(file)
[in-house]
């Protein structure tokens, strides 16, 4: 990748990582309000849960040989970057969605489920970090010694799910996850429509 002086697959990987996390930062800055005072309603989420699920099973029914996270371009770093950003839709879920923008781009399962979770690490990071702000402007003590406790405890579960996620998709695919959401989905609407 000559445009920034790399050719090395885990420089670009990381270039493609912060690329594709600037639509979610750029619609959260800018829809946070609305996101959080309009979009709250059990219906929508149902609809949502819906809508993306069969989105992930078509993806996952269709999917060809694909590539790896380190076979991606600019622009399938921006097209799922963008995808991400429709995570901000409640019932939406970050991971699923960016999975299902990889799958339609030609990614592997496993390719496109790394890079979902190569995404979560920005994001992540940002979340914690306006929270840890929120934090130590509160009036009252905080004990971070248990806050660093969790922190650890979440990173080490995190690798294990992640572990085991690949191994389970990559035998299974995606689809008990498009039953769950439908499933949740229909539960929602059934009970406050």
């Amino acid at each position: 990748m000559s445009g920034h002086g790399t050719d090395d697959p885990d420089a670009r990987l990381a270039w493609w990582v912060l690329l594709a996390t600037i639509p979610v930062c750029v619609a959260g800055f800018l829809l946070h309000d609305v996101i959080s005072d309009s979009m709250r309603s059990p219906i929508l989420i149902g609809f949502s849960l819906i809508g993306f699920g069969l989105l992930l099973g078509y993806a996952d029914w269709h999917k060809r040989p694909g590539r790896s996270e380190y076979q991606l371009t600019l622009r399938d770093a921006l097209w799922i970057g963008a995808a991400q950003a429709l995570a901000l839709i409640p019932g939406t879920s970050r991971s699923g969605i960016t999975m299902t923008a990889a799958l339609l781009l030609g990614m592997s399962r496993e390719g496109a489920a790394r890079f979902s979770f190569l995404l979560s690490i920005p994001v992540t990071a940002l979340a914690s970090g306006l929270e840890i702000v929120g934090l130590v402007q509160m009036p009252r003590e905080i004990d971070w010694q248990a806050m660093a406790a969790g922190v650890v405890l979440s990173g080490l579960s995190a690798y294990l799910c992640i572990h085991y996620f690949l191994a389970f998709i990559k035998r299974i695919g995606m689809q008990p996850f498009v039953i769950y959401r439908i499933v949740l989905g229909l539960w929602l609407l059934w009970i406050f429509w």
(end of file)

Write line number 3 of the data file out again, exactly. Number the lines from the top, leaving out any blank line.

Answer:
């Amino acid at each position: 990748m000559s445009g920034h002086g790399t050719d090395d697959p885990d420089a670009r990987l990381a270039w493609w990582v912060l690329l594709a996390t600037i639509p979610v930062c750029v619609a959260g800055f800018l829809l946070h309000d609305v996101i959080s005072d309009s979009m709250r309603s059990p219906i929508l989420i149902g609809f949502s849960l819906i809508g993306f699920g069969l989105l992930l099973g078509y993806a996952d029914w269709h999917k060809r040989p694909g590539r790896s996270e380190y076979q991606l371009t600019l622009r399938d770093a921006l097209w799922i970057g963008a995808a991400q950003a429709l995570a901000l839709i409640p019932g939406t879920s970050r991971s699923g969605i960016t999975m299902t923008a990889a799958l339609l781009l030609g990614m592997s399962r496993e390719g496109a489920a790394r890079f979902s979770f190569l995404l979560s690490i920005p994001v992540t990071a940002l979340a914690s970090g306006l929270e840890i702000v929120g934090l130590v402007q509160m009036p009252r003590e905080i004990d971070w010694q248990a806050m660093a406790a969790g922190v650890v405890l979440s990173g080490l579960s995190a690798y294990l799910c992640i572990h085991y996620f690949l191994a389970f998709i990559k035998r299974i695919g995606m689809q008990p996850f498009v039953i769950y959401r439908i499933v949740l989905g229909l539960w929602l609407l059934w009970i406050f429509w």